To this end, Reich recorded his governess 'reminiscing about [their] train trips together,' a retired Pullman porter, and three Holocaust testimonies from survivors 'all about my age and now living in America'. He selected various sound clips through digital sampling and then arranged them into a semi-coherent narrative, which divides into three movements: 'America, before the war', 'Europe, during the war' and 'After the war'. His intent was to 'present both a documentary and a musical reality, and [begin] a new musical direction.' In all cases, the spoken testimonies are accompanied by a string quartet (the premiere was given by the Kronos Quartet in 1988), which reproduces the melodic and rhythmic contours of the speech samples in a method of 'speech melody' inspired by one of Reich’s favourite composers, Bela Bartok. The textual phrases become assumed into the musical landscape and thus provide the work with both its musical and textual material.
Richard Taruskin, who declared Trains to be “the only adequate musical response – one of the few adequate artistic responses in any medium – to the Holocaust”, values Reich’s use of archival tapes in that the use of “real material” seems to avoid historical manipulation and melodrama: “There are no villains and no heroes. There is no role for a Ralph Fiennes or a Werner Klemperer to flatter your sense of moral superiority. And there is no bathetic glory to comfort you with a trumped-up “Triumph of the Human Spirit.” There is just the perception that while this happened here, that happened there, and a stony invitation to reflect.”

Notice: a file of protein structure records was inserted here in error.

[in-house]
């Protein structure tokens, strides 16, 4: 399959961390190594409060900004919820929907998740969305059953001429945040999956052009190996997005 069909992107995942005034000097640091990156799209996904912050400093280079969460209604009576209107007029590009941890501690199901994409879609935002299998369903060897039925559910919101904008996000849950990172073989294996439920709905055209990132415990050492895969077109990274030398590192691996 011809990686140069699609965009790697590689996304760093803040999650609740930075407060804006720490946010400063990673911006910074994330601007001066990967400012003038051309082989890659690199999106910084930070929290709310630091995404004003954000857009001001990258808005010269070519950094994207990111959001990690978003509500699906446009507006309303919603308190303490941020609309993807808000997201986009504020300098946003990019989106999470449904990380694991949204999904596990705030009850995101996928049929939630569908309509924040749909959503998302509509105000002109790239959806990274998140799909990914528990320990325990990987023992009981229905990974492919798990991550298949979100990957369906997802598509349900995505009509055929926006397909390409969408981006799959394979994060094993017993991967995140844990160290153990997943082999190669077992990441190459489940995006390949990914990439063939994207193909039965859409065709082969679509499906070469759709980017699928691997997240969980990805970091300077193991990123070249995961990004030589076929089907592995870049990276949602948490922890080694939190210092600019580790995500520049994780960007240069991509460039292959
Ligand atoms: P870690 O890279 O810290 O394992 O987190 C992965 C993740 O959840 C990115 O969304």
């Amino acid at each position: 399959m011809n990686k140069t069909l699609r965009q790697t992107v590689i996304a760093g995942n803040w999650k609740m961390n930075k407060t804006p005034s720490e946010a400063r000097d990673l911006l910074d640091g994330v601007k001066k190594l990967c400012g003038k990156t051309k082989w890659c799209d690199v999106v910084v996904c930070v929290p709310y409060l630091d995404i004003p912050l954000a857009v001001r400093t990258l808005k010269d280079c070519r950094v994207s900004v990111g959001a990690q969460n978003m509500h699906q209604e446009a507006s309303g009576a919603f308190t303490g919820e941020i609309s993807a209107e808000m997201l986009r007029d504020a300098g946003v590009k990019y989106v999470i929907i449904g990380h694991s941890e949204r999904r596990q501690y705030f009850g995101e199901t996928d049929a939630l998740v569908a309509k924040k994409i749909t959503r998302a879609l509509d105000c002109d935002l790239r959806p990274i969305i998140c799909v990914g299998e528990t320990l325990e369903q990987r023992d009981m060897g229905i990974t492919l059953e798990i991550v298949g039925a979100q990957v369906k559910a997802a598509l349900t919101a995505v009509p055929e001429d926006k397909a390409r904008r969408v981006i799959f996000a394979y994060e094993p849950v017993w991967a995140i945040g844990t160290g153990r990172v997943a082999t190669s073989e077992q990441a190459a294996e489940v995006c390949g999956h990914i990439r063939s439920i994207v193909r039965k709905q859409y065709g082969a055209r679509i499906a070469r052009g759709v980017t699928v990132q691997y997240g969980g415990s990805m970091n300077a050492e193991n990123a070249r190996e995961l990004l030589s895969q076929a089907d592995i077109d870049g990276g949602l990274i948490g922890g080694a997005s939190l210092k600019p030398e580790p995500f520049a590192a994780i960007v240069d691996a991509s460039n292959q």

Taruskin prefers Trains’ unmediated quality and considers its presentation of historical evidence straightforward and non-sentimental. But mediation is at the heart of Different Trains, especially at its conclusion, which provides perhaps the most beautiful moment in the work and also gives it a distinct memorial tone. At the conclusion, the survivor Rachella recalls, 'one girl, who had a beautiful voice. And they loved to listen to the singing, the Germans [did]. And when she stopped singing they said, ‘More, more’ and they applauded'. This is perhaps the most extended speech melody in Trains, and it provides the work with a sense of lyricism amidst Reich’s otherwise repetitive minimalism. Reich repeats the speech melody for ‘More More’ until the very end of the quartet, at which point the audience – not the Nazis – applaud for Reich, the performers, and the memory of the murdered singing girl. As Taruskin notes, it is 'an exquisitely understated closure of the musical form' that also contains an overt memorial stratagem designed to elicit the 'ache and shiver' that Taruskin admits to experiencing.